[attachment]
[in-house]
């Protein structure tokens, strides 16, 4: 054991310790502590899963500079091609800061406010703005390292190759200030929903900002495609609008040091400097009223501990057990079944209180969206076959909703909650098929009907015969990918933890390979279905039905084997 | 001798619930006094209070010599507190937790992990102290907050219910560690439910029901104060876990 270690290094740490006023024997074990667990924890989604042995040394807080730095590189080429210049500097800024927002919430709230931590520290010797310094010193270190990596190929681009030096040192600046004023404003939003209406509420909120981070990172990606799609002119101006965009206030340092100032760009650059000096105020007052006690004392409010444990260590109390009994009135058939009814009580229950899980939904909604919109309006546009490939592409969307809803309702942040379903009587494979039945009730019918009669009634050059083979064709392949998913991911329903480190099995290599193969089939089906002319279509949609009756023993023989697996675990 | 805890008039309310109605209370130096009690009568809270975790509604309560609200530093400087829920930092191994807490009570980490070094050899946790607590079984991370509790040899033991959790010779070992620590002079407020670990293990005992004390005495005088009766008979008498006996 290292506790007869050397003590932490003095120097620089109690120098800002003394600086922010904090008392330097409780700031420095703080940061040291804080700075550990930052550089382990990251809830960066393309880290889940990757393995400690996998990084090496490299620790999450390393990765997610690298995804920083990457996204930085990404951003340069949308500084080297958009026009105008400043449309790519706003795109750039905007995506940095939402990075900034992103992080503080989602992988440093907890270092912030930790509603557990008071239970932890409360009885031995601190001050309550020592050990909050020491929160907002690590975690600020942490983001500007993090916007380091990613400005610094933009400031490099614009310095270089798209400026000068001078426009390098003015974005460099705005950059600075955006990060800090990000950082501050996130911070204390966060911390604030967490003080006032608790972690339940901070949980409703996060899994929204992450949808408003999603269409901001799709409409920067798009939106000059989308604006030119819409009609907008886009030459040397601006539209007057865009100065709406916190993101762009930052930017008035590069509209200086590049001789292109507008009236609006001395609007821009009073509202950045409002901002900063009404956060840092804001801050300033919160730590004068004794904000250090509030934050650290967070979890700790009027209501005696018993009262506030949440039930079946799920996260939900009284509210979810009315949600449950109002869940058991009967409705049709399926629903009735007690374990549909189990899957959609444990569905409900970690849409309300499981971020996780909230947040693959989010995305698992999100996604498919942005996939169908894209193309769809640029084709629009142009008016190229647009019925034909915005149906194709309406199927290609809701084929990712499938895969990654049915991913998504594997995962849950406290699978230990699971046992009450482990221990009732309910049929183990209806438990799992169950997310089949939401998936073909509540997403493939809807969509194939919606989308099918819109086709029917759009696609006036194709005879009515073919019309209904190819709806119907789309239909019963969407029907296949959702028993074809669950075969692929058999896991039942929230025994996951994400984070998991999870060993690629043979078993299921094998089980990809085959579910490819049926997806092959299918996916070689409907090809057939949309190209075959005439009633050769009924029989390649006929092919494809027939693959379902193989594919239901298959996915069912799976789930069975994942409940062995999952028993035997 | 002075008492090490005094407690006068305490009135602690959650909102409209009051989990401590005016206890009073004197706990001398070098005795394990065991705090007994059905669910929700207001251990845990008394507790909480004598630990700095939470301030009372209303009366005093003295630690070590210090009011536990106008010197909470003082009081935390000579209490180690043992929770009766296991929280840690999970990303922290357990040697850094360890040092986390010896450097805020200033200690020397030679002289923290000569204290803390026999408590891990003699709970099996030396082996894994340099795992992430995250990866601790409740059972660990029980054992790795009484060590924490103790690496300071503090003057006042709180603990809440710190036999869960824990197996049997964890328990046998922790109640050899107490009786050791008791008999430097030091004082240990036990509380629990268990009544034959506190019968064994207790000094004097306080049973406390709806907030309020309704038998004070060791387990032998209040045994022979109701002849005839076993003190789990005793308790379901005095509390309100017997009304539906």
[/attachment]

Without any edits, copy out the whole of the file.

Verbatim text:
[in-house]
């Protein structure tokens, strides 16, 4: 054991310790502590899963500079091609800061406010703005390292190759200030929903900002495609609008040091400097009223501990057990079944209180969206076959909703909650098929009907015969990918933890390979279905039905084997 | 001798619930006094209070010599507190937790992990102290907050219910560690439910029901104060876990 270690290094740490006023024997074990667990924890989604042995040394807080730095590189080429210049500097800024927002919430709230931590520290010797310094010193270190990596190929681009030096040192600046004023404003939003209406509420909120981070990172990606799609002119101006965009206030340092100032760009650059000096105020007052006690004392409010444990260590109390009994009135058939009814009580229950899980939904909604919109309006546009490939592409969307809803309702942040379903009587494979039945009730019918009669009634050059083979064709392949998913991911329903480190099995290599193969089939089906002319279509949609009756023993023989697996675990 | 805890008039309310109605209370130096009690009568809270975790509604309560609200530093400087829920930092191994807490009570980490070094050899946790607590079984991370509790040899033991959790010779070992620590002079407020670990293990005992004390005495005088009766008979008498006996 290292506790007869050397003590932490003095120097620089109690120098800002003394600086922010904090008392330097409780700031420095703080940061040291804080700075550990930052550089382990990251809830960066393309880290889940990757393995400690996998990084090496490299620790999450390393990765997610690298995804920083990457996204930085990404951003340069949308500084080297958009026009105008400043449309790519706003795109750039905007995506940095939402990075900034992103992080503080989602992988440093907890270092912030930790509603557990008071239970932890409360009885031995601190001050309550020592050990909050020491929160907002690590975690600020942490983001500007993090916007380091990613400005610094933009400031490099614009310095270089798209400026000068001078426009390098003015974005460099705005950059600075955006990060800090990000950082501050996130911070204390966060911390604030967490003080006032608790972690339940901070949980409703996060899994929204992450949808408003999603269409901001799709409409920067798009939106000059989308604006030119819409009609907008886009030459040397601006539209007057865009100065709406916190993101762009930052930017008035590069509209200086590049001789292109507008009236609006001395609007821009009073509202950045409002901002900063009404956060840092804001801050300033919160730590004068004794904000250090509030934050650290967070979890700790009027209501005696018993009262506030949440039930079946799920996260939900009284509210979810009315949600449950109002869940058991009967409705049709399926629903009735007690374990549909189990899957959609444990569905409900970690849409309300499981971020996780909230947040693959989010995305698992999100996604498919942005996939169908894209193309769809640029084709629009142009008016190229647009019925034909915005149906194709309406199927290609809701084929990712499938895969990654049915991913998504594997995962849950406290699978230990699971046992009450482990221990009732309910049929183990209806438990799992169950997310089949939401998936073909509540997403493939809807969509194939919606989308099918819109086709029917759009696609006036194709005879009515073919019309209904190819709806119907789309239909019963969407029907296949959702028993074809669950075969692929058999896991039942929230025994996951994400984070998991999870060993690629043979078993299921094998089980990809085959579910490819049926997806092959299918996916070689409907090809057939949309190209075959005439009633050769009924029989390649006929092919494809027939693959379902193989594919239901298959996915069912799976789930069975994942409940062995999952028993035997 | 002075008492090490005094407690006068305490009135602690959650909102409209009051989990401590005016206890009073004197706990001398070098005795394990065991705090007994059905669910929700207001251990845990008394507790909480004598630990700095939470301030009372209303009366005093003295630690070590210090009011536990106008010197909470003082009081935390000579209490180690043992929770009766296991929280840690999970990303922290357990040697850094360890040092986390010896450097805020200033200690020397030679002289923290000569204290803390026999408590891990003699709970099996030396082996894994340099795992992430995250990866601790409740059972660990029980054992790795009484060590924490103790690496300071503090003057006042709180603990809440710190036999869960824990197996049997964890328990046998922790109640050899107490009786050791008791008999430097030091004082240990036990509380629990268990009544034959506190019968064994207790000094004097306080049973406390709806907030309020309704038998004070060791387990032998209040045994022979109701002849005839076993003190789990005793308790379901005095509390309100017997009304539906």